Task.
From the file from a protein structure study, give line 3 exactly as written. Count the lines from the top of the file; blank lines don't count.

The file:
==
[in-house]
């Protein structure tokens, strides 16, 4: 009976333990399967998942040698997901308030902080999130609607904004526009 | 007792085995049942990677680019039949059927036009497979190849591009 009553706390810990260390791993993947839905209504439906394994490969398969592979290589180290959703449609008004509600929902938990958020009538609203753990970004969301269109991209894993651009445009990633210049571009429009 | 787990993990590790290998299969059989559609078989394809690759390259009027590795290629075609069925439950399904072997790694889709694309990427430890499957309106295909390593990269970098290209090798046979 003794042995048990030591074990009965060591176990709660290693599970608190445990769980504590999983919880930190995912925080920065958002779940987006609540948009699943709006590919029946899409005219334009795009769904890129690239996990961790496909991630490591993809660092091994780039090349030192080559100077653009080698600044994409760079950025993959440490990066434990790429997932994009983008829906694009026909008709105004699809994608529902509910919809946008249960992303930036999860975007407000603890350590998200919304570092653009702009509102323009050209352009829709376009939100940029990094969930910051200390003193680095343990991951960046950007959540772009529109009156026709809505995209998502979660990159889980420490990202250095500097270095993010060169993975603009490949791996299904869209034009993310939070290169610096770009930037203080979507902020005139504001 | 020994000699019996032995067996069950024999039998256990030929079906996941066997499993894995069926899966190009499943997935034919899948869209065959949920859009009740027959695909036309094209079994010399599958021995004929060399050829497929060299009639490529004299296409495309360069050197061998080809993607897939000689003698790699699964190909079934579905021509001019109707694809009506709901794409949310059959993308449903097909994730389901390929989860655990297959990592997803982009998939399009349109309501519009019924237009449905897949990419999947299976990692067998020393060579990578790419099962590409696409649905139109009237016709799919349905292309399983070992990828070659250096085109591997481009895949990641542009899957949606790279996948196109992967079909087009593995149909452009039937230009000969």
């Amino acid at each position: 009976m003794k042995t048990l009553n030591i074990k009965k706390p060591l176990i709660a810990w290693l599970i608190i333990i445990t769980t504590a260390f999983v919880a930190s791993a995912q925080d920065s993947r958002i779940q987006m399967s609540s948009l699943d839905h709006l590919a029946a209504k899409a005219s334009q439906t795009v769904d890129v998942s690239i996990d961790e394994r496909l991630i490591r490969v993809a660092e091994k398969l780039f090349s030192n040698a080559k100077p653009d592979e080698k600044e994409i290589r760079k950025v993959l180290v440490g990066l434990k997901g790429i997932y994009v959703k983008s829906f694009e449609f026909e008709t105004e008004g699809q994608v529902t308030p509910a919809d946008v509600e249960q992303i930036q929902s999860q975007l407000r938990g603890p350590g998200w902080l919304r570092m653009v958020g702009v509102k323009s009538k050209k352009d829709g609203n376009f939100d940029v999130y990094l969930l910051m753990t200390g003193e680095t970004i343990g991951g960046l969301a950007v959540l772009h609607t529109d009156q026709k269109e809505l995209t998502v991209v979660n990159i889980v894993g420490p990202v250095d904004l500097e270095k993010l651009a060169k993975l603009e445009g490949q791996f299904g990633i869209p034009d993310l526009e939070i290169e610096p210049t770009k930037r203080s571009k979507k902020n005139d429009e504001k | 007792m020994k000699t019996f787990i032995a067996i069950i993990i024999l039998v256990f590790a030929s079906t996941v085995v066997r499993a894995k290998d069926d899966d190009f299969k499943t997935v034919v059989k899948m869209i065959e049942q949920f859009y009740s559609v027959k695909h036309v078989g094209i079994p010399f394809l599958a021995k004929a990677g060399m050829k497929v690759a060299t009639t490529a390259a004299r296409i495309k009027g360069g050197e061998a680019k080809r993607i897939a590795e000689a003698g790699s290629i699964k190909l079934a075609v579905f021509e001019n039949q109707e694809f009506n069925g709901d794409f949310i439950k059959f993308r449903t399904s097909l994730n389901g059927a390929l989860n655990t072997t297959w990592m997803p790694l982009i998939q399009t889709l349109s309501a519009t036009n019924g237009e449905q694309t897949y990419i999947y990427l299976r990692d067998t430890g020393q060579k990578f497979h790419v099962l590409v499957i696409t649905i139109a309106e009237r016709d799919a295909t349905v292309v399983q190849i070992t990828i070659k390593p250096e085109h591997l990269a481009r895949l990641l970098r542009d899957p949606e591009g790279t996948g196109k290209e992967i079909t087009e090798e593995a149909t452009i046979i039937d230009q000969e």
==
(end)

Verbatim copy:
């Amino acid at each position: 009976m003794k042995t048990l009553n030591i074990k009965k706390p060591l176990i709660a810990w290693l599970i608190i333990i445990t769980t504590a260390f999983v919880a930190s791993a995912q925080d920065s993947r958002i779940q987006m399967s609540s948009l699943d839905h709006l590919a029946a209504k899409a005219s334009q439906t795009v769904d890129v998942s690239i996990d961790e394994r496909l991630i490591r490969v993809a660092e091994k398969l780039f090349s030192n040698a080559k100077p653009d592979e080698k600044e994409i290589r760079k950025v993959l180290v440490g990066l434990k997901g790429i997932y994009v959703k983008s829906f694009e449609f026909e008709t105004e008004g699809q994608v529902t308030p509910a919809d946008v509600e249960q992303i930036q929902s999860q975007l407000r938990g603890p350590g998200w902080l919304r570092m653009v958020g702009v509102k323009s009538k050209k352009d829709g609203n376009f939100d940029v999130y990094l969930l910051m753990t200390g003193e680095t970004i343990g991951g960046l969301a950007v959540l772009h609607t529109d009156q026709k269109e809505l995209t998502v991209v979660n990159i889980v894993g420490p990202v250095d904004l500097e270095k993010l651009a060169k993975l603009e445009g490949q791996f299904g990633i869209p034009d993310l526009e939070i290169e610096p210049t770009k930037r203080s571009k979507k902020n005139d429009e504001k | 007792m020994k000699t019996f787990i032995a067996i069950i993990i024999l039998v256990f590790a030929s079906t996941v085995v066997r499993a894995k290998d069926d899966d190009f299969k499943t997935v034919v059989k899948m869209i065959e049942q949920f859009y009740s559609v027959k695909h036309v078989g094209i079994p010399f394809l599958a021995k004929a990677g060399m050829k497929v690759a060299t009639t490529a390259a004299r296409i495309k009027g360069g050197e061998a680019k080809r993607i897939a590795e000689a003698g790699s290629i699964k190909l079934a075609v579905f021509e001019n039949q109707e694809f009506n069925g709901d794409f949310i439950k059959f993308r449903t399904s097909l994730n389901g059927a390929l989860n655990t072997t297959w990592m997803p790694l982009i998939q399009t889709l349109s309501a519009t036009n019924g237009e449905q694309t897949y990419i999947y990427l299976r990692d067998t430890g020393q060579k990578f497979h790419v099962l590409v499957i696409t649905i139109a309106e009237r016709d799919a295909t349905v292309v399983q190849i070992t990828i070659k390593p250096e085109h591997l990269a481009r895949l990641l970098r542009d899957p949606e591009g790279t996948g196109k290209e992967i079909t087009e090798e593995a149909t452009i046979i039937d230009q000969e």